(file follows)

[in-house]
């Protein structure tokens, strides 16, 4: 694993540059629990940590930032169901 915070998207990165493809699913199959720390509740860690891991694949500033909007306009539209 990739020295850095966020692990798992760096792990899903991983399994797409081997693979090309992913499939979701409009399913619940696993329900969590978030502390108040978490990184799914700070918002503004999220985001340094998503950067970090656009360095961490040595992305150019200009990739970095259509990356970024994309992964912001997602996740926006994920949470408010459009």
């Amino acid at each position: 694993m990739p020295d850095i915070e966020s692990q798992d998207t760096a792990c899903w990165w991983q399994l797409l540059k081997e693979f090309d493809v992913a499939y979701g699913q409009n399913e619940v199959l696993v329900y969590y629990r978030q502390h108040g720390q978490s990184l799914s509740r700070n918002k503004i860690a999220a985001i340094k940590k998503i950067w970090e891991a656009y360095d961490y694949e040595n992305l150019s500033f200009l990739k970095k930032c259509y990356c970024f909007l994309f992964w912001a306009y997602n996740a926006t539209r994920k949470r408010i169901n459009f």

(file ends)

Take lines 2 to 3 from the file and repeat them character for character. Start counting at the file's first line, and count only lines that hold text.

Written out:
């Protein structure tokens, strides 16, 4: 694993540059629990940590930032169901 915070998207990165493809699913199959720390509740860690891991694949500033909007306009539209 990739020295850095966020692990798992760096792990899903991983399994797409081997693979090309992913499939979701409009399913619940696993329900969590978030502390108040978490990184799914700070918002503004999220985001340094998503950067970090656009360095961490040595992305150019200009990739970095259509990356970024994309992964912001997602996740926006994920949470408010459009």
């Amino acid at each position: 694993m990739p020295d850095i915070e966020s692990q798992d998207t760096a792990c899903w990165w991983q399994l797409l540059k081997e693979f090309d493809v992913a499939y979701g699913q409009n399913e619940v199959l696993v329900y969590y629990r978030q502390h108040g720390q978490s990184l799914s509740r700070n918002k503004i860690a999220a985001i340094k940590k998503i950067w970090e891991a656009y360095d961490y694949e040595n992305l150019s500033f200009l990739k970095k930032c259509y990356c970024f909007l994309f992964w912001a306009y997602n996740a926006t539209r994920k949470r408010i169901n459009f």